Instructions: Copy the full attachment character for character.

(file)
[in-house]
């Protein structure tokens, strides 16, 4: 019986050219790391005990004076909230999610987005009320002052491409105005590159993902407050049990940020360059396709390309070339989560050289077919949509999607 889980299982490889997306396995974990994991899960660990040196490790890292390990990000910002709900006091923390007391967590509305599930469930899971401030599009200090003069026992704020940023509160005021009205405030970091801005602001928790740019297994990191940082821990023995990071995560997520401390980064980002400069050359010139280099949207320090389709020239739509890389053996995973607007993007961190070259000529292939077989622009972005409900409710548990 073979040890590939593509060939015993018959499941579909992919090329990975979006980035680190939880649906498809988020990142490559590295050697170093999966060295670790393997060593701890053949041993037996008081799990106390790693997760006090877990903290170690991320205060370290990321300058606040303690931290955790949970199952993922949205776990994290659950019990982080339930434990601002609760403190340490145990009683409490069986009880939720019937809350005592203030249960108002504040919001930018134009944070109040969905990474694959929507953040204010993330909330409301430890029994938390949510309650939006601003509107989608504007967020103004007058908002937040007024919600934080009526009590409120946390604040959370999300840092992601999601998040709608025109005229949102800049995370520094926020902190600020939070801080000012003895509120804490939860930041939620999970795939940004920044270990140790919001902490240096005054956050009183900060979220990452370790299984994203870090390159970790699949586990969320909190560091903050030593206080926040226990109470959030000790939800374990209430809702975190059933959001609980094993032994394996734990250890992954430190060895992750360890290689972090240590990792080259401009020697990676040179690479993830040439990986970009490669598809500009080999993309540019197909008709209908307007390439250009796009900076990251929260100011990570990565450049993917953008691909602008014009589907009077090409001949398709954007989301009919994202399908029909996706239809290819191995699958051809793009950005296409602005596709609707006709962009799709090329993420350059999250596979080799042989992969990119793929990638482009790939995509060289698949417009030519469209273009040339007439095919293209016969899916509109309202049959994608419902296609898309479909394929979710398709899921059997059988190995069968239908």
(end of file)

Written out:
[in-house]
């Protein structure tokens, strides 16, 4: 019986050219790391005990004076909230999610987005009320002052491409105005590159993902407050049990940020360059396709390309070339989560050289077919949509999607 889980299982490889997306396995974990994991899960660990040196490790890292390990990000910002709900006091923390007391967590509305599930469930899971401030599009200090003069026992704020940023509160005021009205405030970091801005602001928790740019297994990191940082821990023995990071995560997520401390980064980002400069050359010139280099949207320090389709020239739509890389053996995973607007993007961190070259000529292939077989622009972005409900409710548990 073979040890590939593509060939015993018959499941579909992919090329990975979006980035680190939880649906498809988020990142490559590295050697170093999966060295670790393997060593701890053949041993037996008081799990106390790693997760006090877990903290170690991320205060370290990321300058606040303690931290955790949970199952993922949205776990994290659950019990982080339930434990601002609760403190340490145990009683409490069986009880939720019937809350005592203030249960108002504040919001930018134009944070109040969905990474694959929507953040204010993330909330409301430890029994938390949510309650939006601003509107989608504007967020103004007058908002937040007024919600934080009526009590409120946390604040959370999300840092992601999601998040709608025109005229949102800049995370520094926020902190600020939070801080000012003895509120804490939860930041939620999970795939940004920044270990140790919001902490240096005054956050009183900060979220990452370790299984994203870090390159970790699949586990969320909190560091903050030593206080926040226990109470959030000790939800374990209430809702975190059933959001609980094993032994394996734990250890992954430190060895992750360890290689972090240590990792080259401009020697990676040179690479993830040439990986970009490669598809500009080999993309540019197909008709209908307007390439250009796009900076990251929260100011990570990565450049993917953008691909602008014009589907009077090409001949398709954007989301009919994202399908029909996706239809290819191995699958051809793009950005296409602005596709609707006709962009799709090329993420350059999250596979080799042989992969990119793929990638482009790939995509060289698949417009030519469209273009040339007439095919293209016969899916509109309202049959994608419902296609898309479909394929979710398709899921059997059988190995069968239908």